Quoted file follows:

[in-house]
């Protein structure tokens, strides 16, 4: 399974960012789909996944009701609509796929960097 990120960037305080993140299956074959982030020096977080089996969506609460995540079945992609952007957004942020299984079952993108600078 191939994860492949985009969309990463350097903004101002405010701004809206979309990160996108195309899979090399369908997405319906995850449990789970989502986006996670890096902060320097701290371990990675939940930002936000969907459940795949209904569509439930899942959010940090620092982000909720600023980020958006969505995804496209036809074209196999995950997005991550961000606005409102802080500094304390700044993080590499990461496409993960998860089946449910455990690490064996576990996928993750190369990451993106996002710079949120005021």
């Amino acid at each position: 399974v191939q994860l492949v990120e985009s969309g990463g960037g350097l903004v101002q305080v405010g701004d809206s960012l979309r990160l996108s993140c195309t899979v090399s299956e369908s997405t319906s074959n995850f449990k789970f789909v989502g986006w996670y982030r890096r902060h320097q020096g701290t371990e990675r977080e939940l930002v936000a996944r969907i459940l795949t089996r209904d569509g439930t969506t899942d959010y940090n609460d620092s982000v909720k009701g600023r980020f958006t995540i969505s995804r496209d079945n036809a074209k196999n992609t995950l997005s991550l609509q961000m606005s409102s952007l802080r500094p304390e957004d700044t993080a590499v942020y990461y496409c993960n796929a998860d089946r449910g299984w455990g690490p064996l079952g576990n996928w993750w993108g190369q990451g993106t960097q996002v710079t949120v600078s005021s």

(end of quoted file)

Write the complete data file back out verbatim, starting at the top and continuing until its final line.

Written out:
[in-house]
């Protein structure tokens, strides 16, 4: 399974960012789909996944009701609509796929960097 990120960037305080993140299956074959982030020096977080089996969506609460995540079945992609952007957004942020299984079952993108600078 191939994860492949985009969309990463350097903004101002405010701004809206979309990160996108195309899979090399369908997405319906995850449990789970989502986006996670890096902060320097701290371990990675939940930002936000969907459940795949209904569509439930899942959010940090620092982000909720600023980020958006969505995804496209036809074209196999995950997005991550961000606005409102802080500094304390700044993080590499990461496409993960998860089946449910455990690490064996576990996928993750190369990451993106996002710079949120005021």
């Amino acid at each position: 399974v191939q994860l492949v990120e985009s969309g990463g960037g350097l903004v101002q305080v405010g701004d809206s960012l979309r990160l996108s993140c195309t899979v090399s299956e369908s997405t319906s074959n995850f449990k789970f789909v989502g986006w996670y982030r890096r902060h320097q020096g701290t371990e990675r977080e939940l930002v936000a996944r969907i459940l795949t089996r209904d569509g439930t969506t899942d959010y940090n609460d620092s982000v909720k009701g600023r980020f958006t995540i969505s995804r496209d079945n036809a074209k196999n992609t995950l997005s991550l609509q961000m606005s409102s952007l802080r500094p304390e957004d700044t993080a590499v942020y990461y496409c993960n796929a998860d089946r449910g299984w455990g690490p064996l079952g576990n996928w993750w993108g190369q990451g993106t960097q996002v710079t949120v600078s005021s």